Back on United States soil at Crooked Stick Golf Club in Carmel, Indiana. Catrin Nilsmark was back to captain the Europeans and the great Nancy Lopez was charged with leading the American squad. Lopez had played in the very first Solheim Cup in 1990 but, despite a Hall of Fame career and 48 wins, she hadn’t played in another one. This would be her first and only stint as captain and she chose our dear friend, and Golf Channel analyst since day one, Donna Caponi as her assistant. New to the team in 2005 were Christina Kim, Natalie Gulbis and Paula Creamer. Back on the team was Pat Hurst who played for the American side in 1998, 2000, and 2002. They were all looking to help Team USA win back the cup.

It didn’t start well as once again the Europeans came out on top in the Friday morning matches winning 3 of the 4 available points. The teams split 2 and 2 in the afternoon. But on Saturday morning the USA won 3 of 4 points to tie the overall competition at 6 apiece. Another split in the afternoon meant we headed into Sunday singles all tied up at 8. It had been 2 great days of television and we knew we had a barn burner to come.

On Sunday The U.S. came out like a house on fire winning the first 5 matches. Things were proceeding fast and furiously in the truck as points were won and matches conceded. Of the 5, Laura Diaz, Paula Creamer and Christina Kim won in blowouts while Inkster and Hurst won their matches 2 and 1. That put the USA within 1 and a half points of reclaiming the cup and we started covering matches with that in mind. Sorenstam beat Beth Daniel but then Natalie Gulbis took care of Maria Hjorth and suddenly the USA was a half a point from victory.

One look at the scoreboard told us that half a point was likely to come from Meg Mallon’s match against the 2004 Women’s British Open Champion Karen Stupples so that is where we concentrated. It was the penultimate match and it went back and forth. Everybody in the truck was caught up in the excitement, including yours truly, so when Mallon clinched it by winning the 17th hole we stayed with the celebration for a while before going to break. During that commercial the associate director, the person responsible, besides me, for keeping track of how many commercials for which I was responsible informed me how many I had left. It didn’t take long for me to realize that, with only one match left on the golf course, I had one more commercial on my docket than I had segments with which to pay.

For the first, and only time in my career, despite getting on the air clean and off the air clean, I hadn’t managed to “get all my commercials in”. It’s a failure that nags at me still.

 

2007

Back to Sweden we went and this time it was cold, wet, rainy, and miserable. At one point it was so windy that we had to move our announcers (Brian Hammons and Dottie Pepper) out of their broadcast position and into a trailer that we turned into a makeshift announce booth.

This was my most memorable Solheim Cup by a mile because of three words.

“Chokin freakin dogs”.

The whole story is relayed in detail in my memoir, Cover Me Boys, I’m Going In (Tales of the Tube from a Broadcast Brat). It’s all there in print, starting on page 449, in a chapter titled “Dottie gets bit by a freakin dog”. Get it. Read it. Along with a bunch of other stories about Golf Channel’s earliest days. It’s still a painful enough memory for me to not want to tell it again here. I’ll only say that I said something in Dottie’s ear, she repeated it a little differently out loud, a full EIGHT seconds after we were supposed to be in commercial. She paid for my indiscretion, never saying a word or throwing me under the bus, for years.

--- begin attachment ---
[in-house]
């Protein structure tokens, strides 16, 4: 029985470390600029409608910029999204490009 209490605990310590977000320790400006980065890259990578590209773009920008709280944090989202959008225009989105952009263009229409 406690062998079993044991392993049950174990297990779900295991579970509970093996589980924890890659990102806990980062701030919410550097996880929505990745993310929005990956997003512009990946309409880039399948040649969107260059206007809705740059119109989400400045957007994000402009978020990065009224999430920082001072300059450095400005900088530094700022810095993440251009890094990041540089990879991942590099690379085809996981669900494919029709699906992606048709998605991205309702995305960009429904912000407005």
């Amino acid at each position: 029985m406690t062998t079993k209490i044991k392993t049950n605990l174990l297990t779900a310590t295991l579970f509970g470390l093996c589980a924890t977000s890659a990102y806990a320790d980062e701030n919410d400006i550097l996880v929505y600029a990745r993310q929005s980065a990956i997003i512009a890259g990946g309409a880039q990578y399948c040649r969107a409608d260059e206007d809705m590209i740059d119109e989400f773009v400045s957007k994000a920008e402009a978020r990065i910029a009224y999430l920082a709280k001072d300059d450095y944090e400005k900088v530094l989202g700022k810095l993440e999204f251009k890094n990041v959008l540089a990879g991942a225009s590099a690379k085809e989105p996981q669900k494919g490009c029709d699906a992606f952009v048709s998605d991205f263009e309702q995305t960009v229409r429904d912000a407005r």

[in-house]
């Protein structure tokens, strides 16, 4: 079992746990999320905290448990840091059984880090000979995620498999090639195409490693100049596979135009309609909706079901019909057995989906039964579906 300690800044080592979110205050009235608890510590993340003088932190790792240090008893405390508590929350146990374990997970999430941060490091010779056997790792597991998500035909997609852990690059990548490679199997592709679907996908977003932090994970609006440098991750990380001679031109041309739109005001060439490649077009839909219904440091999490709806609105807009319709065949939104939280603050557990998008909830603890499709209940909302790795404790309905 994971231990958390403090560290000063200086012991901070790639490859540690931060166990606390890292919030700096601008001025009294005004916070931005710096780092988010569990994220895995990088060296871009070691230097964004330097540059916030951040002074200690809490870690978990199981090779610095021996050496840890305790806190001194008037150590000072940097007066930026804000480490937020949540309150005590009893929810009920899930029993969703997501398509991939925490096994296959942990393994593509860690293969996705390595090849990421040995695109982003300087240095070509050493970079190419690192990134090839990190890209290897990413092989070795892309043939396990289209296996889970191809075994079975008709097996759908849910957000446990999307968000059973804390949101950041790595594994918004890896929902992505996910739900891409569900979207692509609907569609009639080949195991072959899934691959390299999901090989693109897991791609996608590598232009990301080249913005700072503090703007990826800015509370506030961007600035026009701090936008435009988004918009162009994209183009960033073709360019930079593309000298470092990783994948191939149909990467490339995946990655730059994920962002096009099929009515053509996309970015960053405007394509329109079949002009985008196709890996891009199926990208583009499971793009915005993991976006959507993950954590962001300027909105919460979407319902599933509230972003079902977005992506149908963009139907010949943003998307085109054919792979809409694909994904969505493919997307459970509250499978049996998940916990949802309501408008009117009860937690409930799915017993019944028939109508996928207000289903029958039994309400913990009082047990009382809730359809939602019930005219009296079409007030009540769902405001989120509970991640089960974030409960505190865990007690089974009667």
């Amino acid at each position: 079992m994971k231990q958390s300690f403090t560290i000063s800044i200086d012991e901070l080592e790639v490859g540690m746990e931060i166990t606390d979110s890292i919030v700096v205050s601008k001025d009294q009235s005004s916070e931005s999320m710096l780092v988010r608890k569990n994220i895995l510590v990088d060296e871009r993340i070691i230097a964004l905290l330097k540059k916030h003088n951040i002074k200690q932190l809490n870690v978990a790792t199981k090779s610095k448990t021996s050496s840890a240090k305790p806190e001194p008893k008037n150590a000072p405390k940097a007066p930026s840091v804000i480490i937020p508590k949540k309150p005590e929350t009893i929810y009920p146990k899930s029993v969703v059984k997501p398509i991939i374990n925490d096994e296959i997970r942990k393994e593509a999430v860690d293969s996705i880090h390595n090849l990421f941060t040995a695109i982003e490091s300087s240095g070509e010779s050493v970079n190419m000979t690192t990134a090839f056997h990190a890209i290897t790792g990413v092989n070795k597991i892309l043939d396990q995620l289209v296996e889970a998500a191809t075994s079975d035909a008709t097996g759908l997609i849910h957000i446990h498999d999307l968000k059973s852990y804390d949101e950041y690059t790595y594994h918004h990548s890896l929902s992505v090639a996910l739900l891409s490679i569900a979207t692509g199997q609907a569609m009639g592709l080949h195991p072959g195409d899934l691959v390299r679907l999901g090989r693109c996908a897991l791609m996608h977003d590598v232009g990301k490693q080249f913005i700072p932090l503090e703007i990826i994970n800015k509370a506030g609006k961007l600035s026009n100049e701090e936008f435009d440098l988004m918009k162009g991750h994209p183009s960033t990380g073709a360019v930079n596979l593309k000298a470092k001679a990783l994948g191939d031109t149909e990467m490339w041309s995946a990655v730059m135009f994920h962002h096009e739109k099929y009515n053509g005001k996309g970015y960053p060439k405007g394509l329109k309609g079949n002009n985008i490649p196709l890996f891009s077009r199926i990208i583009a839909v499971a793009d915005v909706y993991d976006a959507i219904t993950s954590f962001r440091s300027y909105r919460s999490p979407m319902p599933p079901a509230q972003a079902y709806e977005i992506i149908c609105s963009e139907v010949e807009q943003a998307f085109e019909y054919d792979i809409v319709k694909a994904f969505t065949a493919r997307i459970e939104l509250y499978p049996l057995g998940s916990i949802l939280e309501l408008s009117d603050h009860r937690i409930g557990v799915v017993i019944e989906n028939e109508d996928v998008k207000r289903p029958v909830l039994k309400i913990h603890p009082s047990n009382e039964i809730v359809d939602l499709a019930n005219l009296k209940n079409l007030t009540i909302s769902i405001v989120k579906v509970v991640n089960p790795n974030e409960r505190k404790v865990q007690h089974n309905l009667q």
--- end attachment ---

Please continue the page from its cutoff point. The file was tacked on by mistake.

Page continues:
So I look forward to watching my friends Jerry Foltz, Kay Cockerill, Karen Stupples and Grant Boone on television working another Solheim Cup on Golf Channel. I’ll watch it knowing another friend, Beth Hutter Murvin (the first and, to this day, only female producing live golf) will be capably handling things from the truck. I’ll do it knowing the history behind the matches, how the channel came to be involved, and remembering with a tip of my cap all the great players and television people who have made it such a wonderful event.

 

Thanks for reading this. You can pick up my book, Cover Me Boys, I’m Going In at Amazon or at http://www.barnesandnoble.com it’s published through Beacon Publishing Group, @Beaconpubgroup on twitter. Enjoy.

 

 

 

 

 

 

 

 

 

 

About Keith Hirshland

My name is Keith Hirshland and I am a four decades television veteran who has spent time both in front of and behind the camera. During nearly forty years in broadcasting my path has crossed in front of, behind and alongside some of the best in the business... And some of the worst. Many of those people I count as friends while others wouldn't make the effort to spit on me if I was on fire. This television life started early watching my Mom and Dad found, fund and run a local affiliate TV station in Reno, Nevada. As a teenager approaching adulthood I worked for them, first as an on-air sports reporter/anchor and later as a director and producer. Jobs in the industry took me across the country and then to many places around the world. Sports is my passion and putting it on TV has been my business. Production credits include auto racing, baseball, basketball, bowling, college football, field hockey, soccer, volleyball and water polo but the majority of my time "in the chair" since 1990 has been invested in the game of golf with both ESPN and The Golf. Channel ( I was one of the first forty people hired by TGC in 1994 ). I am a fan and I watch TV sports as a fan but I also have hundreds of thousands of hours watching from inside a production truck. I think that makes me qualified to comment, my hope is you agree. I have written four books, Cover Me Boys, I'm Going In (Tales of the Tube from a Broadcast Brat), a memoir that is a tribute to my parents, the hard working, creative people who started ESPN2 and The Golf Channel and a look back at my life in television. Cover Me Boys was awarded the “Memoir of the Year” in 2017 by Book Talk Radio Club. In February of 2019 it was released anew by Beacon Publishing Group. My second book is a novel, Big Flies, and is a mystery that tells the story of a father and a son with four of the world's most notorious unsolved robberies as a backdrop. Big Flies was named “Solo Medalist” in the True Crime category by New Apple Awards. My third book, another mystery titled The Flower Girl Murder, was published in 2018. All three are available at Amazon. Book four is, as they say, in the books. It's in the capable hands of the good people at Beacon Publishing Group and I'll keep you posted. I look forward to sharing new thoughts about golf, golf television, sports in general and the broadcast industry with you. The views expressed here are mine and mine alone. They are not connected to nor endorsed by any other person, association, company or organization.